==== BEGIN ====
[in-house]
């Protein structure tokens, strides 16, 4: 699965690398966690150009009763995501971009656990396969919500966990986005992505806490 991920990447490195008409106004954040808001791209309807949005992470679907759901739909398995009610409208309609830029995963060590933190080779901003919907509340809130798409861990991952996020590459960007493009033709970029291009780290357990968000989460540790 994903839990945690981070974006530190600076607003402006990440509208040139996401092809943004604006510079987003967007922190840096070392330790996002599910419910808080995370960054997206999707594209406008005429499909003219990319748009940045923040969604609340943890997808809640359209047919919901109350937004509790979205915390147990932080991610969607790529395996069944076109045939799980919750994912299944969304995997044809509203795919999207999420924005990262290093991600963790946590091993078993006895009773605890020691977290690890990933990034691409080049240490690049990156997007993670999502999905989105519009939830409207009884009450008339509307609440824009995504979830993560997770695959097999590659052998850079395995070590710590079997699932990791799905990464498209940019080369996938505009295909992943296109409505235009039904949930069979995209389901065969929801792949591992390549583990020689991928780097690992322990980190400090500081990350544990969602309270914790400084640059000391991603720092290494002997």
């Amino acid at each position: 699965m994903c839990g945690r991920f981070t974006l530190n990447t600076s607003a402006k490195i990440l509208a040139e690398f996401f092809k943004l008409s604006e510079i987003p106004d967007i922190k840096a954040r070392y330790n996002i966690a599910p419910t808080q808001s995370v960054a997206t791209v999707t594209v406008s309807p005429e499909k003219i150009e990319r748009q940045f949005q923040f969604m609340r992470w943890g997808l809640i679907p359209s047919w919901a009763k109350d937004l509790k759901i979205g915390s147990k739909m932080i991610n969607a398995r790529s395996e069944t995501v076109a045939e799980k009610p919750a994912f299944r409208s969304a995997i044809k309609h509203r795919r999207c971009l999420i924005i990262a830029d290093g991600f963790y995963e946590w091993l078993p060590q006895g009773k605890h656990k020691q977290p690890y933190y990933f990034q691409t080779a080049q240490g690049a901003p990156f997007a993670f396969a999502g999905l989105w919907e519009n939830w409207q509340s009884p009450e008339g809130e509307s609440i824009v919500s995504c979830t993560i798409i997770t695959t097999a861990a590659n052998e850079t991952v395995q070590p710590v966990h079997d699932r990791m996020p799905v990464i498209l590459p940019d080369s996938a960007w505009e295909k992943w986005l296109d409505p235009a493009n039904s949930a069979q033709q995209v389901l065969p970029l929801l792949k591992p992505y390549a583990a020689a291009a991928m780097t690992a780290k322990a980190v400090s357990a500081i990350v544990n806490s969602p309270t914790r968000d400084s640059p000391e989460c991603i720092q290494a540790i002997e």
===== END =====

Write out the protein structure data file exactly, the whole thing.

[in-house]
């Protein structure tokens, strides 16, 4: 699965690398966690150009009763995501971009656990396969919500966990986005992505806490 991920990447490195008409106004954040808001791209309807949005992470679907759901739909398995009610409208309609830029995963060590933190080779901003919907509340809130798409861990991952996020590459960007493009033709970029291009780290357990968000989460540790 994903839990945690981070974006530190600076607003402006990440509208040139996401092809943004604006510079987003967007922190840096070392330790996002599910419910808080995370960054997206999707594209406008005429499909003219990319748009940045923040969604609340943890997808809640359209047919919901109350937004509790979205915390147990932080991610969607790529395996069944076109045939799980919750994912299944969304995997044809509203795919999207999420924005990262290093991600963790946590091993078993006895009773605890020691977290690890990933990034691409080049240490690049990156997007993670999502999905989105519009939830409207009884009450008339509307609440824009995504979830993560997770695959097999590659052998850079395995070590710590079997699932990791799905990464498209940019080369996938505009295909992943296109409505235009039904949930069979995209389901065969929801792949591992390549583990020689991928780097690992322990980190400090500081990350544990969602309270914790400084640059000391991603720092290494002997």
């Amino acid at each position: 699965m994903c839990g945690r991920f981070t974006l530190n990447t600076s607003a402006k490195i990440l509208a040139e690398f996401f092809k943004l008409s604006e510079i987003p106004d967007i922190k840096a954040r070392y330790n996002i966690a599910p419910t808080q808001s995370v960054a997206t791209v999707t594209v406008s309807p005429e499909k003219i150009e990319r748009q940045f949005q923040f969604m609340r992470w943890g997808l809640i679907p359209s047919w919901a009763k109350d937004l509790k759901i979205g915390s147990k739909m932080i991610n969607a398995r790529s395996e069944t995501v076109a045939e799980k009610p919750a994912f299944r409208s969304a995997i044809k309609h509203r795919r999207c971009l999420i924005i990262a830029d290093g991600f963790y995963e946590w091993l078993p060590q006895g009773k605890h656990k020691q977290p690890y933190y990933f990034q691409t080779a080049q240490g690049a901003p990156f997007a993670f396969a999502g999905l989105w919907e519009n939830w409207q509340s009884p009450e008339g809130e509307s609440i824009v919500s995504c979830t993560i798409i997770t695959t097999a861990a590659n052998e850079t991952v395995q070590p710590v966990h079997d699932r990791m996020p799905v990464i498209l590459p940019d080369s996938a960007w505009e295909k992943w986005l296109d409505p235009a493009n039904s949930a069979q033709q995209v389901l065969p970029l929801l792949k591992p992505y390549a583990a020689a291009a991928m780097t690992a780290k322990a980190v400090s357990a500081i990350v544990n806490s969602p309270t914790r968000d400084s640059p000391e989460c991603i720092q290494a540790i002997e």